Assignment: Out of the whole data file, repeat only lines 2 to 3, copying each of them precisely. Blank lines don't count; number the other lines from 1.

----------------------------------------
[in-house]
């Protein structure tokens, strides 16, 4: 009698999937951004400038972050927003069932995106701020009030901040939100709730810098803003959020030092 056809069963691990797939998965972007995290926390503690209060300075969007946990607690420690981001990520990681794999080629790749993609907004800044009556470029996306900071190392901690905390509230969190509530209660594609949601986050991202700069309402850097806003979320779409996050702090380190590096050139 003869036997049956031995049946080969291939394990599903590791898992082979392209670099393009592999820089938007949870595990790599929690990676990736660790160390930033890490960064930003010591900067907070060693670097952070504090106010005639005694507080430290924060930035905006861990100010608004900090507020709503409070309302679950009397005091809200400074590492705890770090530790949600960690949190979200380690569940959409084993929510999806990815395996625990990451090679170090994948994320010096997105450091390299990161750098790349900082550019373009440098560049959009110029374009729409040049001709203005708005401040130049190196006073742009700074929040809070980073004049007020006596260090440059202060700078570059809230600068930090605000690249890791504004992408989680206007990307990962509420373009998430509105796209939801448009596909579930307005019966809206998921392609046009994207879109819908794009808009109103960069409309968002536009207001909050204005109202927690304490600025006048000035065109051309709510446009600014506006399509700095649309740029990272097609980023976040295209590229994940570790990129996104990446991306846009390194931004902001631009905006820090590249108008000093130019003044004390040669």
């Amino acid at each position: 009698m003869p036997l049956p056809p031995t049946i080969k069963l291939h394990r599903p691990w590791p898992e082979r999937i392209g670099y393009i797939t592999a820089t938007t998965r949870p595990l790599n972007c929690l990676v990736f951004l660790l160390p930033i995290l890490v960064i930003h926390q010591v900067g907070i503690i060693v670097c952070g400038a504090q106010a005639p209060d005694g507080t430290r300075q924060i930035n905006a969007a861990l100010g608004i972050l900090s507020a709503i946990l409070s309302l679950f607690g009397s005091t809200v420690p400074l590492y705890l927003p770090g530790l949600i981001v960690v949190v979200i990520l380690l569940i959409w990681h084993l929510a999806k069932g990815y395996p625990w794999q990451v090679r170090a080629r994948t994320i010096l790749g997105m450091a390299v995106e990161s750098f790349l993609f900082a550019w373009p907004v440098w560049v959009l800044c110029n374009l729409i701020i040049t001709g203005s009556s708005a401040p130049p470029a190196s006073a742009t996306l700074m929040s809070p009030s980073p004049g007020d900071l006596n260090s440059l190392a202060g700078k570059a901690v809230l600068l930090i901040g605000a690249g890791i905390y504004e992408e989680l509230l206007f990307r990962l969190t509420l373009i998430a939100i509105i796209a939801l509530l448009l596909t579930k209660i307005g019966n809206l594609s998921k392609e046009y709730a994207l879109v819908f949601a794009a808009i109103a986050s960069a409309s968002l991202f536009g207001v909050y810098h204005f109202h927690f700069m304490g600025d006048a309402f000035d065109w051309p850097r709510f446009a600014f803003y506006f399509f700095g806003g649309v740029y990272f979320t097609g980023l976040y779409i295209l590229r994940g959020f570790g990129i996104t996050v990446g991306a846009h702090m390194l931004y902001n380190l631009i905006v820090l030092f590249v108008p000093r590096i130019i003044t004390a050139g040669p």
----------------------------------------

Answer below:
């Protein structure tokens, strides 16, 4: 009698999937951004400038972050927003069932995106701020009030901040939100709730810098803003959020030092 056809069963691990797939998965972007995290926390503690209060300075969007946990607690420690981001990520990681794999080629790749993609907004800044009556470029996306900071190392901690905390509230969190509530209660594609949601986050991202700069309402850097806003979320779409996050702090380190590096050139 003869036997049956031995049946080969291939394990599903590791898992082979392209670099393009592999820089938007949870595990790599929690990676990736660790160390930033890490960064930003010591900067907070060693670097952070504090106010005639005694507080430290924060930035905006861990100010608004900090507020709503409070309302679950009397005091809200400074590492705890770090530790949600960690949190979200380690569940959409084993929510999806990815395996625990990451090679170090994948994320010096997105450091390299990161750098790349900082550019373009440098560049959009110029374009729409040049001709203005708005401040130049190196006073742009700074929040809070980073004049007020006596260090440059202060700078570059809230600068930090605000690249890791504004992408989680206007990307990962509420373009998430509105796209939801448009596909579930307005019966809206998921392609046009994207879109819908794009808009109103960069409309968002536009207001909050204005109202927690304490600025006048000035065109051309709510446009600014506006399509700095649309740029990272097609980023976040295209590229994940570790990129996104990446991306846009390194931004902001631009905006820090590249108008000093130019003044004390040669």
């Amino acid at each position: 009698m003869p036997l049956p056809p031995t049946i080969k069963l291939h394990r599903p691990w590791p898992e082979r999937i392209g670099y393009i797939t592999a820089t938007t998965r949870p595990l790599n972007c929690l990676v990736f951004l660790l160390p930033i995290l890490v960064i930003h926390q010591v900067g907070i503690i060693v670097c952070g400038a504090q106010a005639p209060d005694g507080t430290r300075q924060i930035n905006a969007a861990l100010g608004i972050l900090s507020a709503i946990l409070s309302l679950f607690g009397s005091t809200v420690p400074l590492y705890l927003p770090g530790l949600i981001v960690v949190v979200i990520l380690l569940i959409w990681h084993l929510a999806k069932g990815y395996p625990w794999q990451v090679r170090a080629r994948t994320i010096l790749g997105m450091a390299v995106e990161s750098f790349l993609f900082a550019w373009p907004v440098w560049v959009l800044c110029n374009l729409i701020i040049t001709g203005s009556s708005a401040p130049p470029a190196s006073a742009t996306l700074m929040s809070p009030s980073p004049g007020d900071l006596n260090s440059l190392a202060g700078k570059a901690v809230l600068l930090i901040g605000a690249g890791i905390y504004e992408e989680l509230l206007f990307r990962l969190t509420l373009i998430a939100i509105i796209a939801l509530l448009l596909t579930k209660i307005g019966n809206l594609s998921k392609e046009y709730a994207l879109v819908f949601a794009a808009i109103a986050s960069a409309s968002l991202f536009g207001v909050y810098h204005f109202h927690f700069m304490g600025d006048a309402f000035d065109w051309p850097r709510f446009a600014f803003y506006f399509f700095g806003g649309v740029y990272f979320t097609g980023l976040y779409i295209l590229r994940g959020f570790g990129i996104t996050v990446g991306a846009h702090m390194l931004y902001n380190l631009i905006v820090l030092f590249v108008p000093r590096i130019i003044t004390a050139g040669p």